With the confirmation of Justice Gorsuch, the Chronicle of Higher Education reports that “Historians say they feel that they are being asked to write or sign amicus briefs in Supreme Court cases more frequently.” The rumors of originalism’s death have been greatly exaggerated. CHE highlights some of the difficult ethical choices historians must make when signing amicus briefs.
Many historians welcome a consequential, real-world application for their sometimes esoteric work. But writing a legal brief requires putting aside some of the complexity of a scholarly interpretation in favor of a position that will give their side the strongest argument possible.
“Lawyers really need to deal in simple either-ors; yes or no,” said Linda Gordon, a history professor at New York University who has written amicus briefs for abortion-rights cases that have made their way to the Supreme Court. “We as historians frequently have to come up with perspectives that are much more nuanced.”
Indeed, by signing a brief, the historians give credence to the principle that discrete constitutional questions can be answered with “yes” or “no” by looking to history–a proposition many routinely rejected.
But historians are wary of oversimplifying the past or giving it more weight than they feel is appropriate. By arguing in a case that history is on their side, they are in a sense legitimizing the idea that tradition should be respected. As Ms. Gordon put it at a panel discussion of historians who participated in court cases at the Organization of American Historians’ recent annual meeting: “Tradition does not, of course, always lead to good policy.”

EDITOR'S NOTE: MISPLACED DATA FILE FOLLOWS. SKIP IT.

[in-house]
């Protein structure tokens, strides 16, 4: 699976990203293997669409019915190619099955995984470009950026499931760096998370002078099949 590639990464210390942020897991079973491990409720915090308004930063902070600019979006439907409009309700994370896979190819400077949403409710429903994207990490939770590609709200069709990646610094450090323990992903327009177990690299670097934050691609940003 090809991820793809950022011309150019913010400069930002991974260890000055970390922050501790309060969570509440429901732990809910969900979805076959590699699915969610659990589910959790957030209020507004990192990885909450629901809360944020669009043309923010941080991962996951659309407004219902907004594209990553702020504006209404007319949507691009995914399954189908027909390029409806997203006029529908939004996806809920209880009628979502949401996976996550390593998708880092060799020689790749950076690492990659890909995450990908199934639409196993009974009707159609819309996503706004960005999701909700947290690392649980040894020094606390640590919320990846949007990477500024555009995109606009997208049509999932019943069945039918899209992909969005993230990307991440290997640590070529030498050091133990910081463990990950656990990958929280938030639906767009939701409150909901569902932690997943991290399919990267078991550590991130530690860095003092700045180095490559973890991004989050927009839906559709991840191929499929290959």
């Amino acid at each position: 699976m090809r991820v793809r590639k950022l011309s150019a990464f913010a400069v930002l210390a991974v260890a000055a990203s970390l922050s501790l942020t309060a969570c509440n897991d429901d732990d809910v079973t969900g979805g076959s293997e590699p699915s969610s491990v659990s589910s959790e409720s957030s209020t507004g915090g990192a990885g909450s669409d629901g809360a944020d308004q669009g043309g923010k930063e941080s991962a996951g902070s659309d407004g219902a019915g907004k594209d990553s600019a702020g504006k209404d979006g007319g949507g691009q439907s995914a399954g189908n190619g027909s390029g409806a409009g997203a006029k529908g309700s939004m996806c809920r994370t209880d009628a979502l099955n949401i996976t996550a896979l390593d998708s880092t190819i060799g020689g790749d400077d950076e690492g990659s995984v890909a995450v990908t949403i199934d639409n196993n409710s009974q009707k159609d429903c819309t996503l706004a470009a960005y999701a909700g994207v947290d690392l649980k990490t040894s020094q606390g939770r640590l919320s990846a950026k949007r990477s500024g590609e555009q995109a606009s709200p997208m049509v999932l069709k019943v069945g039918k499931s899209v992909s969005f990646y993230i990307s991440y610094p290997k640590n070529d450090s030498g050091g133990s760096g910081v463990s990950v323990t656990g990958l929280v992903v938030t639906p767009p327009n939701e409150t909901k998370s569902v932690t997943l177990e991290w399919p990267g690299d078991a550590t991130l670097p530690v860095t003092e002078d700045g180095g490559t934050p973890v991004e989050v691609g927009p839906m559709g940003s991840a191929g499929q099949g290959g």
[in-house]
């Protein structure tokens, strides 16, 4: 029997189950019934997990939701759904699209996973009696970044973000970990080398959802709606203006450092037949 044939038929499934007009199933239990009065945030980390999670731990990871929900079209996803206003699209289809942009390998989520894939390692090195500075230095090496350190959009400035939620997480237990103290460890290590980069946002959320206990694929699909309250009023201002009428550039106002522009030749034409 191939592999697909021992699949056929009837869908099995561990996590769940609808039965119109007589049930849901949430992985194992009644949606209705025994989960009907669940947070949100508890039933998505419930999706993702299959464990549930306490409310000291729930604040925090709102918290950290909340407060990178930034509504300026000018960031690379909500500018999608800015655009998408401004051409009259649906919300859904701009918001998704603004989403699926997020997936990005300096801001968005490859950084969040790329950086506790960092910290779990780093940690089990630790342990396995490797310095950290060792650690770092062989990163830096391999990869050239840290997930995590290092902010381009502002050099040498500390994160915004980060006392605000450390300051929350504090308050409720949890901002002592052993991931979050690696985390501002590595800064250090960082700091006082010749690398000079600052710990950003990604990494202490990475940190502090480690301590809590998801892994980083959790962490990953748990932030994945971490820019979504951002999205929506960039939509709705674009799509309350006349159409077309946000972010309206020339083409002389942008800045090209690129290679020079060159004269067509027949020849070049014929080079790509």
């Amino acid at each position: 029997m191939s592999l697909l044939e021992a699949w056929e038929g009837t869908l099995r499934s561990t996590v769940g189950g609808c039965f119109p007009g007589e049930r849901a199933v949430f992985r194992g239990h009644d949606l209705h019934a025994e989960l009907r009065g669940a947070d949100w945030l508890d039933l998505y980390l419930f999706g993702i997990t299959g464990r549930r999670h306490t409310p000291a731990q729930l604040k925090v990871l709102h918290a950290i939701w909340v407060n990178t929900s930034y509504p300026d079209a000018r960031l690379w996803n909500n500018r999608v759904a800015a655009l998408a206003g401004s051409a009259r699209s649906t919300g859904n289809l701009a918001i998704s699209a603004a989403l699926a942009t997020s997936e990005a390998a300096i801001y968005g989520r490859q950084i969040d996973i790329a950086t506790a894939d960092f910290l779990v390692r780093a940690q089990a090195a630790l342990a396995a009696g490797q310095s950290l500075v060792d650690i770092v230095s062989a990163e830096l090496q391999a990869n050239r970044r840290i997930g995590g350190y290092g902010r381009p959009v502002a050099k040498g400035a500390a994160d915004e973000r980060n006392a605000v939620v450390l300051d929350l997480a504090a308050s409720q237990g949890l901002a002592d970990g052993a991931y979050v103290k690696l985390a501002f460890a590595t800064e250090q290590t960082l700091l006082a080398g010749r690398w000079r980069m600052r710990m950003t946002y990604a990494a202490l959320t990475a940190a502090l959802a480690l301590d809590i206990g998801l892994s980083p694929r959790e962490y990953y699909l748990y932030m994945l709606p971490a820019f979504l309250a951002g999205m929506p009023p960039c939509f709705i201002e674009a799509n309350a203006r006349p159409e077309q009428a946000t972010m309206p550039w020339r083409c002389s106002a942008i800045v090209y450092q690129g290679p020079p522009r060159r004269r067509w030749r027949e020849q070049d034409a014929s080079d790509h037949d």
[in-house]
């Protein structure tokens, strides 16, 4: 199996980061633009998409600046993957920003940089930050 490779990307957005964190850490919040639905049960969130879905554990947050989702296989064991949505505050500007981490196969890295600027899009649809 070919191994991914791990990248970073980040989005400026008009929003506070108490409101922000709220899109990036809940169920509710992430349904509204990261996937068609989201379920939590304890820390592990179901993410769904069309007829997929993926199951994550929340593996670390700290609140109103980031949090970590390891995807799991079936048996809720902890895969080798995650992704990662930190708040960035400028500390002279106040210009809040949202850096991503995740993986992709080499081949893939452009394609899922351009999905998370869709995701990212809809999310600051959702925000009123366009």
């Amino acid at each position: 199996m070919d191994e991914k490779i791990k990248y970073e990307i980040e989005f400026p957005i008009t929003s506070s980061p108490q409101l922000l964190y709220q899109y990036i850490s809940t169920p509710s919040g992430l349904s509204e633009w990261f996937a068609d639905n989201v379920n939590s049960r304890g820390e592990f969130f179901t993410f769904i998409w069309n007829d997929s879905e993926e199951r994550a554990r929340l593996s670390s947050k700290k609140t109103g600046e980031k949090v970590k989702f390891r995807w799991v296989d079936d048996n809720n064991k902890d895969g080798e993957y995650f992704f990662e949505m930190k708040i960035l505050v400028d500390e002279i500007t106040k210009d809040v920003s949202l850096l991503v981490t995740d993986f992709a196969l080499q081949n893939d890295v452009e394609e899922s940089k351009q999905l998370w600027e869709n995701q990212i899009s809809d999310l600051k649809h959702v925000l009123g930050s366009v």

The entire proposition of a brief is to argue that one side should win, and the other side should lose. Such advocacy is at odds with the normal scholarly discourse. CHE explains:
For example, the absence of a law specifically prohibiting abortion in the 18th century wouldn’t necessarily mean everyone was in favor of abortion access at that time. But acknowledging that ambiguity would not help Ms. Gordon’s case.
“When I am teaching graduate students, I always tell them that if they are discussing a person or policy they disagree with, it’s their responsibility to present both sides of an issue fairly,” she said. “That is completely opposite from what is done in the law.”
I struggle with these sorts of questions in my limited legal practice. When I write an amicus brief, I would not write something that I would also not write in a law review article. (I no longer sign briefs that I did not substantially participate in writing). For that matter, when I blog or tweet, I would not write something that I would not write in a law review article. Likewise, when I write a law review article, I would not write something that I would not put in a pleading, subject to Rule 11. If I ever make an error in my writings, I will correct it, in the same fashion I would apprise a court of an error. In addition, I do not accept payment for any amicus briefs I write. (I am working low-bono in Defense Distributed v. Department of State, a case I was invited to participate in based, fittingly, on my earlier scholarship on the topic). I accept honoraria for articles I write, so long as I maintain complete editorial control. (I’ve declined opportunities for paid briefs and articles that do not meet my terms). I recognize these standards are somewhat ad hoc, though they establish guardrails to help me maintain my role as a scholar first, and advocate second.